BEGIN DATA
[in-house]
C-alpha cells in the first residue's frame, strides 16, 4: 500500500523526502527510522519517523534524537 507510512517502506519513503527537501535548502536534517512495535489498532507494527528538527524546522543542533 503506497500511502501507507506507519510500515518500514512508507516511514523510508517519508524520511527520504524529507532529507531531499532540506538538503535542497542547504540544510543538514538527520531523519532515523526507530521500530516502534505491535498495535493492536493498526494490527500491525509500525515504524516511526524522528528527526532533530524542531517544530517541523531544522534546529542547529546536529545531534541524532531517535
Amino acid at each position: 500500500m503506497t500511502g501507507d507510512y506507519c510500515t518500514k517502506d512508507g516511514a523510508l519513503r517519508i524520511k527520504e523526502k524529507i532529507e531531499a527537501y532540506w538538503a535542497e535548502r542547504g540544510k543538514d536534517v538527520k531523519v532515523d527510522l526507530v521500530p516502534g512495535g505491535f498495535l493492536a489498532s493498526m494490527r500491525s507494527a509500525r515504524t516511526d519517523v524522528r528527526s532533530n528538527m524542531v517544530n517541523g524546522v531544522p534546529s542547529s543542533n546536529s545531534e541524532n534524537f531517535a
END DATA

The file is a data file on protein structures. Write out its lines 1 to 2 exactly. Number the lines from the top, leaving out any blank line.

[in-house]
C-alpha cells in the first residue's frame, strides 16, 4: 500500500523526502527510522519517523534524537 507510512517502506519513503527537501535548502536534517512495535489498532507494527528538527524546522543542533 503506497500511502501507507506507519510500515518500514512508507516511514523510508517519508524520511527520504524529507532529507531531499532540506538538503535542497542547504540544510543538514538527520531523519532515523526507530521500530516502534505491535498495535493492536493498526494490527500491525509500525515504524516511526524522528528527526532533530524542531517544530517541523531544522534546529542547529546536529545531534541524532531517535